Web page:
Injury prevention in the NFL: Part 2
Over the past several weeks, the National Football League (NFL) has once again faced increased scrutiny regarding its response to concussion-related health effects. The league’s top official for the health and safety of players only recently formally acknowledged the link between playing football and degenerative brain disorders, such as chronic traumatic encephalopathy (CTE). And last week, the New York Times raised more questions about the legitimacy of NFL-funded concussion research conducted by the league’s Mild Traumatic Brain Injury committee in the 1990s and 2000s. Here, we continue our discussion of occupational injuries sustained by NFL players. Our previous post can be found on our website.
Perhaps overshadowed by the publicity surrounding the aforementioned issues, last week the league approved several new rule changes for the upcoming 2016 season, many of which are intended to protect players from injury. One noteworthy change will move touchbacks from the 20- to the 25-yard line. This rule is intended to protect players by discouraging returns made during kickoffs, plays that have especially high injury rates. Our recent study of the effects of the NFL’s 2011 amendments to the Free Kick rule, changes that were similarly aimed at reducing the incidence of injuries during kickoffs, demonstrated that almost all of the positive effects of the rule changes were attributable to a decrease in active gameplay rather than to safer gameplay (see abstract here). We additionally showed that, though kickoff injury rates decreased, the types of injuries suffered, including those to the head, did not significantly change. Our study highlights the need for detailed assessments of injury prevention interventions to understand exactly how they influence injuries and why.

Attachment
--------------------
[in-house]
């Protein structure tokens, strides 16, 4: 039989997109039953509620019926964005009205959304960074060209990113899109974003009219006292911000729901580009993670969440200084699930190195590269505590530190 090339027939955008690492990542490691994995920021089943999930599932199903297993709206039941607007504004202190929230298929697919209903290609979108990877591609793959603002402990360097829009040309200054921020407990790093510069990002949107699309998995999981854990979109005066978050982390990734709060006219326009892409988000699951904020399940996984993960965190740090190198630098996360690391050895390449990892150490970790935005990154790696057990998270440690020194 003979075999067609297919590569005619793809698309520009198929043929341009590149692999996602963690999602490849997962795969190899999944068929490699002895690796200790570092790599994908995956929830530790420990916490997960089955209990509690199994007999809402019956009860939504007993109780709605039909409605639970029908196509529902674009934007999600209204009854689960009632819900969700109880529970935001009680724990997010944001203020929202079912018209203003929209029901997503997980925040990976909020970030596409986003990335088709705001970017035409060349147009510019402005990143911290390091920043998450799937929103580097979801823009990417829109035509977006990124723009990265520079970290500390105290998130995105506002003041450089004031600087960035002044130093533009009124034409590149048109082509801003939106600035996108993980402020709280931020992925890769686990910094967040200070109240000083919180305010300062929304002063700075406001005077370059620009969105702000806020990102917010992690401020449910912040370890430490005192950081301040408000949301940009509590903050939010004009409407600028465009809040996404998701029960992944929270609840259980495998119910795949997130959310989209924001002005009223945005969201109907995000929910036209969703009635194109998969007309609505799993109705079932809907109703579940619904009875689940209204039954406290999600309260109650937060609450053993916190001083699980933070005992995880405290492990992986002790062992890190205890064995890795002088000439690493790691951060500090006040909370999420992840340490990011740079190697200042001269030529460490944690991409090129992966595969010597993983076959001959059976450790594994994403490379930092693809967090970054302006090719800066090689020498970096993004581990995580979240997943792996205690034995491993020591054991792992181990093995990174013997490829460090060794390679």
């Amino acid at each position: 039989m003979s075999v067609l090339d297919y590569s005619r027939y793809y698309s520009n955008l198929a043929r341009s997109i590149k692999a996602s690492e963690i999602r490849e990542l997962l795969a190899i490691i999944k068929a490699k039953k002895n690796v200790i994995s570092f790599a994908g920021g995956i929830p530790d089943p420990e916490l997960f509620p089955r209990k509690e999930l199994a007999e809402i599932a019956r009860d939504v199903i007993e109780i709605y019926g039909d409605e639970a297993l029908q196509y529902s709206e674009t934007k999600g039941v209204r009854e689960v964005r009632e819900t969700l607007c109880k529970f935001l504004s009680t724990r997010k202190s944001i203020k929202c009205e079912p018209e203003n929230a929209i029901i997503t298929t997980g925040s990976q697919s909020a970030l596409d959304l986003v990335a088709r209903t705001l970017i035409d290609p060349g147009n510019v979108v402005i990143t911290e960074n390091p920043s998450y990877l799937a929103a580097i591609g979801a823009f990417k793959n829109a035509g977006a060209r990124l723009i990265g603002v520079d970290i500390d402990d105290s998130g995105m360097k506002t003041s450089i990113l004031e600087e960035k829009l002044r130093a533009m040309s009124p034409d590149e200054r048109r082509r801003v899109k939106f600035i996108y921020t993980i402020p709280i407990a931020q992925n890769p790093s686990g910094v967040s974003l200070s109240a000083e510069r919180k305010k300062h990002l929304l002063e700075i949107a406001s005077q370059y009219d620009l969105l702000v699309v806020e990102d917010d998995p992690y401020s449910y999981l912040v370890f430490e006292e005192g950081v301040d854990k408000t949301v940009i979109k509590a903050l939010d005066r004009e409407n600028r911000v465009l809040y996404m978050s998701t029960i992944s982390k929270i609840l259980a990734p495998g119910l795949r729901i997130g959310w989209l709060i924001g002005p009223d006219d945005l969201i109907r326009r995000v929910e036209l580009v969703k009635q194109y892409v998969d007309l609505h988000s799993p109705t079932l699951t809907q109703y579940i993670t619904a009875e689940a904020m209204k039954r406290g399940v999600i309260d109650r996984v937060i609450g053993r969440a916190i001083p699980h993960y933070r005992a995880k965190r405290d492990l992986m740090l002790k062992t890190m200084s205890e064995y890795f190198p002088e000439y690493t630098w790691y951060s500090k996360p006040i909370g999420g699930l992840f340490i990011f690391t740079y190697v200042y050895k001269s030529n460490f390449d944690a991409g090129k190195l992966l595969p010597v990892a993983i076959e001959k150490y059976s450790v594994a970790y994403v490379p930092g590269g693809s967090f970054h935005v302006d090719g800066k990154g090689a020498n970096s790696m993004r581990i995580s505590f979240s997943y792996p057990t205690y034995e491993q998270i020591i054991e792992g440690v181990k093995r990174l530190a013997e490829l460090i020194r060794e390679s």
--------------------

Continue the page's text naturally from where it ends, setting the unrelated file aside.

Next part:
Furthermore, additional research into the mechanisms of and risk factors for sports injuries, particularly those that can lead to long-term disability, will be key to their prevention. The need for the rapid collection and synthesis of such information has become critical to the viability of the game of football. Our company’s collective expertise in program evaluation, risk assessment, study design, and data analysis can help organizations maximize the effectiveness of their injury prevention strategies, conduct high-quality research, and effectively disseminate findings.